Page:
- Term-by-term overview of each subject, and a week-by-week schedule that details how to use the literature to teach each subject. Flexible scheduling using the Living Books Curriculum-trademarked “Planning for Learning” method which uses a 36-week school year divided into four terms.
- Bible Study: Scripture memorization and a study of great heroes of the faith.
- Reading Fluency: Some practice to assure reading at level.
- Language Arts: Includes storytelling, penmanship with copy work, poetry, grammar and many books for reading aloud.
- American History: Revolutionary War and the Founding of the Nation, with emphasis on the men and women who made the new nation possible.
- World History: A guided exploration into the history, people, and culture of Ancient Egypt.
- Science: Explore four strands—earth, physical, living, and health through literature and hands-on science activities and experiments.
- Geography: United States geography, state-by-state.
- Composer Study: A study of the orchestra and its instruments.
- Nature Study: A guided exploration into nature and the use of a nature journal, with emphasis on birds.
- Picture Study: A study of the artist and the artistic process through the paintings themselves.
- Grade Two Resource CD: Packed with maps, documents, helpful articles, and a printable planner.
What is this method and how do you do use it in your homeschool day? Here is a snapshot of the method which will help you begin to see the possibilities for your homeschool: Seven Keys and Six Tools.
If you are new to Charlotte Mason education and your child’s early years didn’t hold all the things you’d hoped for, no worries. Truly! You can begin now. Children are wonderfully resilient and they know the genuine article (living books) when it is given them, just like the daffodil knows the sun. Have a look at my article on “Planning a CM Day.”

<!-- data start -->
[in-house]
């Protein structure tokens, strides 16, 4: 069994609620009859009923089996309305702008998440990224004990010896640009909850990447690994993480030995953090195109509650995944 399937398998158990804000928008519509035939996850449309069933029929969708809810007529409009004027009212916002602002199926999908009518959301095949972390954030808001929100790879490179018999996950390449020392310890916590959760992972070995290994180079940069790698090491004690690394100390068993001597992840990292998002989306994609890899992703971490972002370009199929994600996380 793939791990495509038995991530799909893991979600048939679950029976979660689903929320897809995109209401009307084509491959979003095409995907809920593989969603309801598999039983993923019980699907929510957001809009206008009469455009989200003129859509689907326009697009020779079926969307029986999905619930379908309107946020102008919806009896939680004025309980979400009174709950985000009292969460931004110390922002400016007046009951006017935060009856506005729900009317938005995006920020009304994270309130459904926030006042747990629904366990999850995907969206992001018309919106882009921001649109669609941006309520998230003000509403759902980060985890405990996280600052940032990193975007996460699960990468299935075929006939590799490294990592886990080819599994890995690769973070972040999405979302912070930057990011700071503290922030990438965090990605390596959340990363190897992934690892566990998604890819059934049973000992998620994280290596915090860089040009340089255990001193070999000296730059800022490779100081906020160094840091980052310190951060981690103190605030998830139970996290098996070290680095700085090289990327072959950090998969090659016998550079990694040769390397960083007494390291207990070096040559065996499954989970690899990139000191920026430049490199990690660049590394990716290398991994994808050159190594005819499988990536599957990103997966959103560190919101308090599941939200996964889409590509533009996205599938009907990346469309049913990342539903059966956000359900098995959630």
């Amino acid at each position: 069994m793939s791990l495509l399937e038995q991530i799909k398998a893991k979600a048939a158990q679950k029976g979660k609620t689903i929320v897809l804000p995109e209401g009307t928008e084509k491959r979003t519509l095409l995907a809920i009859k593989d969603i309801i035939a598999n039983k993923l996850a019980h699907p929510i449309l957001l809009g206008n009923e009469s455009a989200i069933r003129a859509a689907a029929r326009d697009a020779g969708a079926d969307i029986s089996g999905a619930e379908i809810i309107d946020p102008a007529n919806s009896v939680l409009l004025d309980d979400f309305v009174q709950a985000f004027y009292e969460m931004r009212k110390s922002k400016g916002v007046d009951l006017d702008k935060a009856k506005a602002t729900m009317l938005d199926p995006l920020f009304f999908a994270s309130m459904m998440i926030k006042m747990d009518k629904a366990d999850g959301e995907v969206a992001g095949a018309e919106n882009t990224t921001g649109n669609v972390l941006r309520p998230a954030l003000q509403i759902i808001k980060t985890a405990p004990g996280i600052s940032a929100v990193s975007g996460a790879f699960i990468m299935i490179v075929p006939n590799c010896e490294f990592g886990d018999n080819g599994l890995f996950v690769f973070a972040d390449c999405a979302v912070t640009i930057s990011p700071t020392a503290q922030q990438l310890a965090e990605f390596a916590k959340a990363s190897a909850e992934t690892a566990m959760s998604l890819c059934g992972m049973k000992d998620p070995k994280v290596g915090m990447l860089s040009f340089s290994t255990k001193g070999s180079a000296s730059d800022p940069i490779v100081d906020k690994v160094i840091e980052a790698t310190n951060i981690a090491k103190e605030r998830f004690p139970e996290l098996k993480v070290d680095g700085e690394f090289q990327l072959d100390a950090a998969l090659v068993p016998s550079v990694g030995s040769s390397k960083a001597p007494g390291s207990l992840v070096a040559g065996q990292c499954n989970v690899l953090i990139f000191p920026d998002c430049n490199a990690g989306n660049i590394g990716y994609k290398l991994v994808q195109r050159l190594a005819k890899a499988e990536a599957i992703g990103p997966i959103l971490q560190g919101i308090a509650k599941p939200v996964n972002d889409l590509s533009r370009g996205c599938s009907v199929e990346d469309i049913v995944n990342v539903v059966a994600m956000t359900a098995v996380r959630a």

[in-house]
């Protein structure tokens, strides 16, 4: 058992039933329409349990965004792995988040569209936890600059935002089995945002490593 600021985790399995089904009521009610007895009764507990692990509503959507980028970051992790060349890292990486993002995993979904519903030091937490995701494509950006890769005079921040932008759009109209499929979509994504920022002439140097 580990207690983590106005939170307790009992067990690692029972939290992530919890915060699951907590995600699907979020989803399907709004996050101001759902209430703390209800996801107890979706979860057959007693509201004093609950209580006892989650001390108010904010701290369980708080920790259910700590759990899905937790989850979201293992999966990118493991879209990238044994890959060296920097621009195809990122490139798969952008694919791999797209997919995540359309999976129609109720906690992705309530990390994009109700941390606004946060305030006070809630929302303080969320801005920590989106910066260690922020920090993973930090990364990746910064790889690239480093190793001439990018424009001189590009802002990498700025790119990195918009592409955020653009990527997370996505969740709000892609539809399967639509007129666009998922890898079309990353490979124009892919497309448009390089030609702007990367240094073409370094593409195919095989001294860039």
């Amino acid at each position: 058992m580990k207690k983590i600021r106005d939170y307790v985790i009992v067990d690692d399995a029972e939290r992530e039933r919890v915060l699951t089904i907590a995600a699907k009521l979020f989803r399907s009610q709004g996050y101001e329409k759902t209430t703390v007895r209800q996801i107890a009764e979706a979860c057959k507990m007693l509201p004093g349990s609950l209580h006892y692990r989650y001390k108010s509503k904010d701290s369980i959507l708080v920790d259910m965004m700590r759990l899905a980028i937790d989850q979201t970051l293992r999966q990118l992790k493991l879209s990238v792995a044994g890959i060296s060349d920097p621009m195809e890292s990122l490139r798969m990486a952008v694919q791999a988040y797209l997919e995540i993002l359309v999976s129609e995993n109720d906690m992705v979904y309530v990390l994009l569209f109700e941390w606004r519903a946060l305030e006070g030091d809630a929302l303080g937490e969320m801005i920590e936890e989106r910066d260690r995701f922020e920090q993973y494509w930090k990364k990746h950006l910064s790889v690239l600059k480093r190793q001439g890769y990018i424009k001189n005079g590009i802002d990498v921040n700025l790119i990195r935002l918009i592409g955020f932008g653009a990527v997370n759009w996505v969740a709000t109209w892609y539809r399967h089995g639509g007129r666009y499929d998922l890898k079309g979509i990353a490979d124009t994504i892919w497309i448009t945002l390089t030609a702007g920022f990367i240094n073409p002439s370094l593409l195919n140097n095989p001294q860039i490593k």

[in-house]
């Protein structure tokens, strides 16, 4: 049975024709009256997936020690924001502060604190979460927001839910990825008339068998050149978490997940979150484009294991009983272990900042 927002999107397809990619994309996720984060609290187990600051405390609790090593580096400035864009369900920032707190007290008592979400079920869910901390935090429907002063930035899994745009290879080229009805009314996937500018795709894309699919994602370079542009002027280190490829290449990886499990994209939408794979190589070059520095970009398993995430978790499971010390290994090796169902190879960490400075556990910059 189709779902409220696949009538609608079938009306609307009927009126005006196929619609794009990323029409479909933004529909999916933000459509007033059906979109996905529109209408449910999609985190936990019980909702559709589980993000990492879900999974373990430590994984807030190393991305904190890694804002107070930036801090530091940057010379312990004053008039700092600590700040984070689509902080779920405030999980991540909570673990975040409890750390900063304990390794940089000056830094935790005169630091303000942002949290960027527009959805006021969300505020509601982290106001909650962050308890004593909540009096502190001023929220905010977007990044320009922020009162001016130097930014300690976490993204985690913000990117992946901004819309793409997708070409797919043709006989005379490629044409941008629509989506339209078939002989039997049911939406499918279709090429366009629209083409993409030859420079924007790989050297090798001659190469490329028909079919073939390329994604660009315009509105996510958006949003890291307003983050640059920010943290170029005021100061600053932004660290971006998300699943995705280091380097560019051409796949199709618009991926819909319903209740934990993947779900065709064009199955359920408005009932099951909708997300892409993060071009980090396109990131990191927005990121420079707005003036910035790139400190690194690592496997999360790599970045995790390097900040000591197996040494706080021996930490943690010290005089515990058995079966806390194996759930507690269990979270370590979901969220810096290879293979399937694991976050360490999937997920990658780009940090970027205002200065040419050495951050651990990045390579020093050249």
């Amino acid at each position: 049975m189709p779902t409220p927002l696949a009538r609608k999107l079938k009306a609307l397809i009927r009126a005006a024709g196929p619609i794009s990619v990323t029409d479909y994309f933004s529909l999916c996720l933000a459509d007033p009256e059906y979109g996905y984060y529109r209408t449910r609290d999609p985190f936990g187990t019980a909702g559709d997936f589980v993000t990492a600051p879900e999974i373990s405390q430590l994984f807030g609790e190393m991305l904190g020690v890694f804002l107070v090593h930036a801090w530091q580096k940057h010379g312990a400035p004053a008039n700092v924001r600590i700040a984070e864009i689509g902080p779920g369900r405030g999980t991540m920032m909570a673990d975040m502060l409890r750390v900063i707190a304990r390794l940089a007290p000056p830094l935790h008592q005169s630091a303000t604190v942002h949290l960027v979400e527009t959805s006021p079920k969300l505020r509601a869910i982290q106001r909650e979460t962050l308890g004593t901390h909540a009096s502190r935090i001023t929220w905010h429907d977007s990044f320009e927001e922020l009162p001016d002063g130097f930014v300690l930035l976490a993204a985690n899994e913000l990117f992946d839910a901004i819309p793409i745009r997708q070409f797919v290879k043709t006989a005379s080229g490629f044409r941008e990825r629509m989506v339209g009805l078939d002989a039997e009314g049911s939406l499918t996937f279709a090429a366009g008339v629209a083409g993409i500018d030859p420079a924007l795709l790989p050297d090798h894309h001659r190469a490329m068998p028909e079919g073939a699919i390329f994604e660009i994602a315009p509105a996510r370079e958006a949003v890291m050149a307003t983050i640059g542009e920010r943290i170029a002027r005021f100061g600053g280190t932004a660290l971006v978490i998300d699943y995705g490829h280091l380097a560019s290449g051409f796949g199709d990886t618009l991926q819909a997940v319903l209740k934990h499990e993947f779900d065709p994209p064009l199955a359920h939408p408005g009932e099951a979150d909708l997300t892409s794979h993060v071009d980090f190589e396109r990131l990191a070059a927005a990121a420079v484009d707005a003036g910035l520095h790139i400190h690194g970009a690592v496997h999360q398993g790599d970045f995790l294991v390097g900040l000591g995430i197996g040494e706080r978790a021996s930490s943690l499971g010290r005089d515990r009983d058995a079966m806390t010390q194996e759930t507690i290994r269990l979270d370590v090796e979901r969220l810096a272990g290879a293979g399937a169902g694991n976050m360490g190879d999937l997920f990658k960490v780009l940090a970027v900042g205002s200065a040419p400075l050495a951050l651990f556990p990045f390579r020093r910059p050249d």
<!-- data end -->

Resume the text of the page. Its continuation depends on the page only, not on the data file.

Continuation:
Living Books Curriculum does not provide a math program. We investigated several math programs and found a few we liked. However, after interviewing many parents, we found that each had their own preference for a program. We did allow space on the Week-by-Week guide for entering lesson numbers, etc for the mathematics program you do choose. Additionally, when appropriate in other areas of study we include a math-related activity.
In Grade Two, your child may be ready to move beyond decoding words to reading fluency. This will not be true of all children. It is vitally important to follow your child’s needs in this area. Too often the strain of hearing others say he “ought to be reading by now” results in a parent pressuring a child to read before he is developmentally ready.
Research shows that a child’s ability to near-focus does not fully develop until age five, or sometimes later. Research also shows that boys develop language skills later than girls. If we force our children to do an intensive task like learning to read before they are ready, they often develop a distaste for books or weary too soon at the task of reading. Reading should be a joy. For an excellent discussion of this topic, see Better Late than Early: A new approach to your child’s education by Raymond and Dorothy Moore (Reader’s Digest Assn., 1989) .
Learning to use a pen or pencil to write in print, and later cursive, is a huge developmental task and often emerges along with skill in reading. As in Grade One, we use Penny Gardner’s book Italics: Beautiful handwriting for children. Penmanship should be done no more than ten minutes a day. Your child will be doing many other things throughout the learning year that will develop hand-eye coordination. Too much near-focus work can weary young eyes and minds
Copy work is important to the process of learning to write because it provides not only practice in writing, but gives your child something to write about. Meaningless, repetitive exercises in printing do not engage a child’s sense of beauty, nor does it build the habit of doing things well.